Second, we need sequencing studies in consanguineous populations. Whereas 7.7% of Icelanders are complete human knockouts, approximately 50% or more individuals from a consanguineous relationship will be homozygous null for a rare mutation. One study to watch is the 100,000 person “Genes & Health” sequencing study in East London, which is funded by the MRC Clinical Research Infrastructure initiative and the Wellcome Trust (see here).
Third, we need sequence data in patients ascertained by disease status, especially highly penetrant rare diseases. In the Iceland study, there was little overlap between Mendelian recessive diseases and homozygous null complete human knockouts, indicating that ascertainment for the general population is quite different than ascertaining from diseased populations.
It is important to understand the limits of our ability to find human knockouts. Even with the resources described above – which will happen in the near future – not every gene will harbor a human knockout due to embryonic lethality (see “double transmission deficit” above). This number is not yet known, but we should be able to estimate it indirectly once we have larger sequencing studies in multiple ethnic groups. It should also be possible to estimate this number directly from sequencing studies in fetuses that died in utero.
An important caveat to the Iceland study is that they limited their analysis to low-frequency (MAF<2%) mutations, which are more likely to be functionally deleterious than more common variants. There are a few common LoF variants that confer sepsis resistance (e.g., CASP12), impact muscle physiology (e.g., ACTN3) or influence other human traits (e.g., FUT2 and blood group antigens).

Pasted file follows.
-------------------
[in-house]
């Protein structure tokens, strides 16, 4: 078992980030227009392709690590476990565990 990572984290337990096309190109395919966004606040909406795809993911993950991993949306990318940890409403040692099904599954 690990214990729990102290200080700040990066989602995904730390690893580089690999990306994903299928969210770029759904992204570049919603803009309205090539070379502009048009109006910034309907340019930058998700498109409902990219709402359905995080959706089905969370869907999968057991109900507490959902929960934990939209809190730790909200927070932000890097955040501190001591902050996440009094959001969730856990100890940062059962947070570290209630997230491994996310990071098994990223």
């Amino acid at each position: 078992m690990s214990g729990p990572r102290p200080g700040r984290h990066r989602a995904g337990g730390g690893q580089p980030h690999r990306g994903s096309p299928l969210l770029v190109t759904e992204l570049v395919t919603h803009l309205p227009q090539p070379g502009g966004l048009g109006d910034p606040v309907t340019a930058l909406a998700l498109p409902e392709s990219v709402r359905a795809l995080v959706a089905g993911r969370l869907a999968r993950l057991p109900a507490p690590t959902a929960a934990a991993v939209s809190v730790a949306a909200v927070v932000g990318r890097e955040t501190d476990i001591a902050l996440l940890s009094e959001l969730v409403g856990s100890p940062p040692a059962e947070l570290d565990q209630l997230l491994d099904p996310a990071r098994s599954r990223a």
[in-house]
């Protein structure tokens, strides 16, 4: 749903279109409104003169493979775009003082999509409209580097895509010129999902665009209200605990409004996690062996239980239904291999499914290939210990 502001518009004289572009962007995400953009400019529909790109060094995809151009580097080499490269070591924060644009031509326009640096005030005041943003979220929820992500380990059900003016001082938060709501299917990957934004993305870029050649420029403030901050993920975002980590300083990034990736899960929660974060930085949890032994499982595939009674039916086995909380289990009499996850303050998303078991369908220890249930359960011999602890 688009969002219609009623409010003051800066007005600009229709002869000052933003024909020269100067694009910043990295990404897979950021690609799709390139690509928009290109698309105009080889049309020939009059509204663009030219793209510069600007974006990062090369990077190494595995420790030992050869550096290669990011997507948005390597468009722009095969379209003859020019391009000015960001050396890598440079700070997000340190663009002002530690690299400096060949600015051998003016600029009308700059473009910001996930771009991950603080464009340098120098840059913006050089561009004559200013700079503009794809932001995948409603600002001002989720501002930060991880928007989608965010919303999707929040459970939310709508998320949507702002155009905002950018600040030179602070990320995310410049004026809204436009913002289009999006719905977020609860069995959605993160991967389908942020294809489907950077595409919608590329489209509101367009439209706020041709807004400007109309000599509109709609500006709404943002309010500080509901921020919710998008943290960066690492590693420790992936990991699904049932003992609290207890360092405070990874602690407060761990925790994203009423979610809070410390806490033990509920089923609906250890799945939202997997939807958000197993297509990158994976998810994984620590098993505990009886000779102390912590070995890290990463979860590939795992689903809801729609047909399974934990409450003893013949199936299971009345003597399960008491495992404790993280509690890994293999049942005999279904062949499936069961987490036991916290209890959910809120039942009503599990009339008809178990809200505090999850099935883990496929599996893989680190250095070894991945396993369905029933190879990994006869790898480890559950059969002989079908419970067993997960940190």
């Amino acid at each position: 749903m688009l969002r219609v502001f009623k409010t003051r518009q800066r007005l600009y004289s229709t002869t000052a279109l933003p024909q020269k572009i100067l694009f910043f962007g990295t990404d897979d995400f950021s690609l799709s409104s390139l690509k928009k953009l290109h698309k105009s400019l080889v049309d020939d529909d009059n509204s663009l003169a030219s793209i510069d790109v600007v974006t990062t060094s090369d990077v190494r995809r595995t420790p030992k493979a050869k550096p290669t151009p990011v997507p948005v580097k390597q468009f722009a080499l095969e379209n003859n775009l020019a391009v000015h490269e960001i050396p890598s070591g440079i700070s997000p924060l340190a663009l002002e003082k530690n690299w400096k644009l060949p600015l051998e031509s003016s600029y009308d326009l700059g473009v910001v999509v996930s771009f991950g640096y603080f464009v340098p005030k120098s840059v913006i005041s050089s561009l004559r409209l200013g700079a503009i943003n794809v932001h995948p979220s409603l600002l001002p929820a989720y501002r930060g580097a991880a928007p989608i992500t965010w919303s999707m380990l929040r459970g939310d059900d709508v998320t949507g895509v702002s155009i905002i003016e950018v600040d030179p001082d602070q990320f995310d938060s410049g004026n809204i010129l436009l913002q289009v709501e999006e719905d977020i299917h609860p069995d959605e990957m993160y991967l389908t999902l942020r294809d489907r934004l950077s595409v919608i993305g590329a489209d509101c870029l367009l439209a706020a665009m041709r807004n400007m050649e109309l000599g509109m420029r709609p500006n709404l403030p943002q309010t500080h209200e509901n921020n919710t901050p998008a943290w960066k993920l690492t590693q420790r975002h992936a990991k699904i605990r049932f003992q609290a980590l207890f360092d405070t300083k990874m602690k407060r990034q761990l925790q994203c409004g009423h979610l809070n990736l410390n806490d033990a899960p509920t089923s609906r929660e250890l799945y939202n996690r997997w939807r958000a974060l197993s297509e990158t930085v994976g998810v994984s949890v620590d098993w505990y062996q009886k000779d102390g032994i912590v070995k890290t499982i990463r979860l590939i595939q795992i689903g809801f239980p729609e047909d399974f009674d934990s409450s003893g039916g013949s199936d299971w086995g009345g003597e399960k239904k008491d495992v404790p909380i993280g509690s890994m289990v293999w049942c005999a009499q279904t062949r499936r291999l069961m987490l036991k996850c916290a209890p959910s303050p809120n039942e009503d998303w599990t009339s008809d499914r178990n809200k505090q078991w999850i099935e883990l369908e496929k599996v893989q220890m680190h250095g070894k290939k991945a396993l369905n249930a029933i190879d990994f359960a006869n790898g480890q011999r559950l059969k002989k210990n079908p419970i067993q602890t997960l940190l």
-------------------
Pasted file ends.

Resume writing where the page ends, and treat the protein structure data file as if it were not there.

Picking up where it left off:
Finally, it is important to emphasize two features to maximize the use of living biobanks such as that described in Iceland: (1) ability to link genetic data with clinical data, and (2) ability to recall by genotype for functional studies.
The Iceland genetic study performed limited genotype-phenotype correlation studies. In one of the companion manuscripts (here), they provide evidence for rare variants in MYL4 associated with early-onset atrial fibrillation, several mutations in ABCB4 that increase risk of liver diseases and an intronic variant in GNAS associating with increased thyroid-stimulating hormone levels when maternally inherited. More systematic genotype-phenotype correlations studies are required to maximize this rich dataset.
In addition, it is important for individuals in any living biobank to be consented for recall. This will allow for deeper phenotypic interrogation among individuals who carry rare mutations of interest, and especially those that are complete human knockouts. The Iceland study performed limited recall.
In summary, population-based surveys that link human genetic data to clinical data in subjects consented for recall is a very powerful strategy to find new drug targets. The Iceland study represents the tip of the iceberg (couldn’t resist this pun) in what I expect will be a major theme in the future in drug discovery.